Abuelito wore a fine checked hat and sat in a plastic chair in Room 1004, waiting for the citizenship examiner to call his name.

He held his Mexican passport and a list of study questions, some of them underlined in orange. He pursed his lips. He moved his thumbs down the paper.

"The Supreme Court, the Circuit Court, the inferior courts," Abuelito said.

The waiting area was narrow, and crowded. Most of the faces were Asian and everyone seemed to have dressed that morning with perfection, smoothing down shirt collars, straightening skirts.

You might have noticed that, as you passed by Room 1004 on your way somewhere else; if you had looked in quickly you might also have seen a white-haired man in a black coat and wire-rimmed spectacles, waiting, the way immigrants do.

That was Abuelito.

He has a long official name stamped into his passport, mother's name last, in the Mexican fashion, but that is not a name I have ever known him by. He is called Abuelito, which in Spanish means Grandpa. He was born on the 16th of July, 1899, in the Polish town of Mlava. He was Jewish and left as a young man, sensing the evil before it roared up full, but he could not get into the United States, so he settled in Mexico and raised the boy who turned into my father.

He worked in business and wanted his children to play the piano and the violin, and would take to his bed (or so it was said) when my father got gored at the bullring, or impaled the new Buick on the spikes that stuck down from their balcony in Mexico City.

Always Abuelito wanted to be an American. Always. His son became an American and his daughter married an American and finally the Abuelitos, which is what they call my grandparents together, moved to an apartment in San Francisco, near their family and the sea.

Abuelito waited the necessary five years. He studied in citizenship class.

And this was the day.

His examiner, at this moment, was behind some closed door, asking questions of somebody else, giving passing marks or failing marks.

I asked Abuelito if he was nervous.

"You are about the 10th person that asked me if I'm nervous," Abuelito said. "Why should I be nervous? If I flunk I'll keep on being a Mexican citizen. I'll be a Mexican citizen. I will not go through it again."

He was using English with me. He speaks Spanish most of the time, and Polish when he is keeping secrets from his grandchildren, but his English is very good also, and he is proud of it.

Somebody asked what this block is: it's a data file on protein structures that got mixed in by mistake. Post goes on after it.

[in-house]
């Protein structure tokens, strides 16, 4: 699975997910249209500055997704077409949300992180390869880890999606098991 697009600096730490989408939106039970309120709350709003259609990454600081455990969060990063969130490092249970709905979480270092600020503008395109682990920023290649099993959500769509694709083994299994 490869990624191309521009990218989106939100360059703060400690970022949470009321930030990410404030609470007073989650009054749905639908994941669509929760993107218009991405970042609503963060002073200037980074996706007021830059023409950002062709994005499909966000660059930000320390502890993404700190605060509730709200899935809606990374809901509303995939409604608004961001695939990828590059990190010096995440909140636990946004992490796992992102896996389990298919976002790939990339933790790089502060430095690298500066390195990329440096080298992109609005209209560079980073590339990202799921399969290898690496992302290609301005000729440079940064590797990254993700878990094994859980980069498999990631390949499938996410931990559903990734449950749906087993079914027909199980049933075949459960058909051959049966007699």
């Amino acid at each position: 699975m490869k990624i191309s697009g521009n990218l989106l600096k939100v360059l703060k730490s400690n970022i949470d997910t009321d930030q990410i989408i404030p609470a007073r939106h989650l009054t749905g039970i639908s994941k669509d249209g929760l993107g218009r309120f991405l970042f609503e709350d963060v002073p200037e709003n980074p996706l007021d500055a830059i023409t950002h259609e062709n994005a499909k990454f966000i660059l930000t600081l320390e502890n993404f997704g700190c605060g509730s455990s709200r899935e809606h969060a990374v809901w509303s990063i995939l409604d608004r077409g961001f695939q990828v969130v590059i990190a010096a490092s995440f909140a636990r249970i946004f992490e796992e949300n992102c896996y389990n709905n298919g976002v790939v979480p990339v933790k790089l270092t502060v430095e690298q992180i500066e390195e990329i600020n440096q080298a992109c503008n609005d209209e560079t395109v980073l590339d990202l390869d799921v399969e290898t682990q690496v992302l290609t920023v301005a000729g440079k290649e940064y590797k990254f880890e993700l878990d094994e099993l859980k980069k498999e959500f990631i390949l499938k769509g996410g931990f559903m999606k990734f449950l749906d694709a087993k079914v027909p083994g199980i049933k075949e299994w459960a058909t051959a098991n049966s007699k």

"Let's see," Abuelito said. "It doesn't say here, but what do the colors of your star-spangled banner represent? You know. It's red, white and blue. oBut what are the meanings?"

There were three of us there, me and the two friends who had come to act as Abuelito's witnesses, and one of the friends said, "They have a meaning?"

"That is correct," Abuelito said firmly, nodding. "Red is courage. White is honor. And blue is justice."

Abuelito watched me make notes, and smiled.

"Very important amendment to remember," he said. "The First. Fifth is against incriminating self. They take the Fifth. Right? I know the 15th, 22nd. The 20th is the president takes possession, change the date, 20th of January. Twenty-second is, um, the president can only serve -- the president is elected four years but he can only serve two terms.So. The 14th is being a citizen of the United States, naturalized or born, you can live in any other place in the country, anyplace."

A small Asian girl, in blue Keds and quilted overalls, sat just across the waiting area eating Cheetos from a plastic bag. A man who looked, like Albert Schweitzer walked stiffly the length of the room, and back again. A potbellied, elderly Chinese woman in a brown hat moved past us, squinting, and I thought I recognized her from my morning bus ride, or the park benches at Washington Square where aged Italians and aged Chinese sit silently side by side in sunny afternoons.

"Abuelito," I said. "Why are you doing this?"

"Why?" Abuelito spoke slowly, feeling for the right English words. "First of all, I feel more American being a citizen. I am very much -- impressed -- with the way a citizen is protected. With his rights, in this country. And the freedom of speech. And the freedom of press. That impresses me very much.